She squeezed his hand and said, “You’ll never, ever, ever know how much you being here with me today meant.”
I don’t know whether Campolo and Ms. King became friends; I only know they could not have become genuine friends without Campolo’s honesty.

Think for a moment, how are you at speaking the truth as you see it.  How good are you at being honest with yourself?    Remember it is hard to be honest with others if we cannot be with honest with ourselves.

Are we honest with each other in this congregation of ours?  Can we be both honest and respectful of each other?   I hope that both you and I can be honest with each other.  I hope we can learn from each other.  I hope we have the courage and patience to work out win win solutions in all the challenges we face in this congregation.

Jesus reminds us in today’s Parable that we are called to live with reckless love.  I pray that each of us in all our relationships can find hope, compassion and reconciliation in open and honest sharing with the people we interact with each day.  This is the way to the Kindom of God.  Thanks be to God.



Tellling the Truth

Living in the Here and Now

Sermon – November 9th 2014

22nd Sunday after Pentecost

By Roland Legge

Matthew 25:1-13


I am troubled by today’s scripture reading from Matthew.  The lazy bride’s maids are condemned for life because of their laziness in not being prepared to welcome the bride groom. I feel for the lazy brides maids do you?

Yes, todays Gospel lesson was a message to Matthew’s followers who were getting impatient because Jesus had not returned yet.  Matthew was trying to tell them they needed to be patient.  But they also needed to be prepared as we would never would know when Jesus would return.

Matthew was trying to emphasize that we are to focus our lives on living, in the way of Jesus, which prepares us for any eventuality. Sadly this scripture has been corrupted by the popular belief, called rapture, which leads us to being only concerned about our salvation in a very narrow way.  It does not include the biblical understanding of the salvation/healing of the world. It is about believing in a particular dogma that divides the world into good and bad.  It doesn’t like diversity! So, whenever we get into talking about the theology of end times I get uncomfortable.  Do you?

I believe that Jesus keeps returning over and over again.  Jesus comes to me through each of you.  Yet I am accountable for my behaviour and the choices I make in life.  How am I accountable?

Yes I am accountable to God.  Do I need to fear God when I die?  No I don’t!  But in some way I will be held accountable to the Divine.  I have no idea how that will happen.  I sometimes wonder if hell is only on earth.

Yet there are so many ways God holds me accountable.  God holds me accountable through my faith community, through my family, through my friends.  I pray that those around me will affirm me when I am on the Christ path and challenge/confront me in a loving way when I am getting off track. I believe that we need to do this for each other.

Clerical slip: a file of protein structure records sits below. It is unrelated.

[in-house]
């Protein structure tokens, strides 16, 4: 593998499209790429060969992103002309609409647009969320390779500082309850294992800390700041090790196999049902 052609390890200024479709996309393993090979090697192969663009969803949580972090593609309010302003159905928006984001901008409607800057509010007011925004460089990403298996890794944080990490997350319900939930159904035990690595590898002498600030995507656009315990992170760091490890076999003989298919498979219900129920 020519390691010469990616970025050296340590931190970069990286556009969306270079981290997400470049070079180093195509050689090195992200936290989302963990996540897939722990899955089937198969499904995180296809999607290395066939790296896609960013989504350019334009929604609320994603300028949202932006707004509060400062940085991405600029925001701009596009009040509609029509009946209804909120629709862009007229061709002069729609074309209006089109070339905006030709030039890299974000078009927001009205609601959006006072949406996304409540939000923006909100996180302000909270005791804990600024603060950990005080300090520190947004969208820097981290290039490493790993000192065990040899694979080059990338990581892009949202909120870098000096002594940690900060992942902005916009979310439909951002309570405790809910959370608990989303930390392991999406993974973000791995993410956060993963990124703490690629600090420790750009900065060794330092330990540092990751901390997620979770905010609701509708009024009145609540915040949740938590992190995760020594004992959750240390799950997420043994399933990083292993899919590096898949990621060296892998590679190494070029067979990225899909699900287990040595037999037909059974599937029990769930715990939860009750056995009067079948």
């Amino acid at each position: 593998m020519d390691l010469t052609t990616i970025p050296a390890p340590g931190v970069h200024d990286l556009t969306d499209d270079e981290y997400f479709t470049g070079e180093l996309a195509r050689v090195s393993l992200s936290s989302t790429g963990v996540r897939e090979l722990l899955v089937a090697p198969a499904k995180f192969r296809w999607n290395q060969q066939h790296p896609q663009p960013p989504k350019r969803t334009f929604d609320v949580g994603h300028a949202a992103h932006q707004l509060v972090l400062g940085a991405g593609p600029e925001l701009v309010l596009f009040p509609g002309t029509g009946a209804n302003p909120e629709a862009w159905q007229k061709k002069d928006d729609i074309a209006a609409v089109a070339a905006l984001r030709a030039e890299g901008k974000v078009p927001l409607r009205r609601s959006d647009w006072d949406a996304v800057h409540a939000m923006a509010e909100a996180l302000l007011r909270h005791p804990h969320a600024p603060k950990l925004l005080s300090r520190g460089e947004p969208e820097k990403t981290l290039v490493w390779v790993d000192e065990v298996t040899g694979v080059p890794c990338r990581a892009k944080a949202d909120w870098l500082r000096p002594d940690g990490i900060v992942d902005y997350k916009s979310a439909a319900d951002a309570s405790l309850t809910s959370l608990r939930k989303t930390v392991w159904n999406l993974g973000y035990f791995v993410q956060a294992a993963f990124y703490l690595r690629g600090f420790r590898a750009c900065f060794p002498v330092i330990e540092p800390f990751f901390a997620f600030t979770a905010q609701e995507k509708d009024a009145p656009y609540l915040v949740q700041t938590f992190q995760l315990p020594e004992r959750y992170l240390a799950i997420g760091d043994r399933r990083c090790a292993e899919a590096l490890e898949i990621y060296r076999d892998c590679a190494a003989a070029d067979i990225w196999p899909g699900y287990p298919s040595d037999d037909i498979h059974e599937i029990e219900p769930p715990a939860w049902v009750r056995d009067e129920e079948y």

Another word that is commonly used in our faith that is not unlike accountability is judgement.  Yet none of us want to be judged unless we get a good mark in a test or essay.  But judgement is not a bad word.  I like what William Willimon’s colleague Rick Lischer says about this:

Yet my colleague Rick Lischer points out that in the New Testament the Greek word for judgment is krisis. And he points out that this word krisis does not really mean the end, the final act, or what happens after the final act, but more accurately means “turning point.” A crisis is not what happens after everything else is over. A crisis is what happens when the plot of the story takes a decisive turn. That decisive turning point could be at the beginning, the middle, or the end. It doesn’t always have to be at the very end.

Jesus often talks judgment, particularly in this Gospel. When Jesus talked judgment, he did not speak of it so much as being at the very end, but at any time there is that moment of crisis, a turning point.

Lischer says toward the end of Matthew that the crisis comes like a thief in the night, when you are sleeping. The thief pries open a window and climbs in. Like that. Judgment comes when you least expect it.


I know that holding people accountable/judging can be uncomfortable.  We need to keep building healthy relationships for this to happen.  We need to learn to communicate in clear and compassionate ways so others have the chance to hear us.  It is not that difficult.  Remember to always use I statements.  Always try to be clear as possible.  Clarify what each other are saying.  Make a plan to resolve your issue and come back from time to time to see how you are doing.  When you do resolve it celebrate!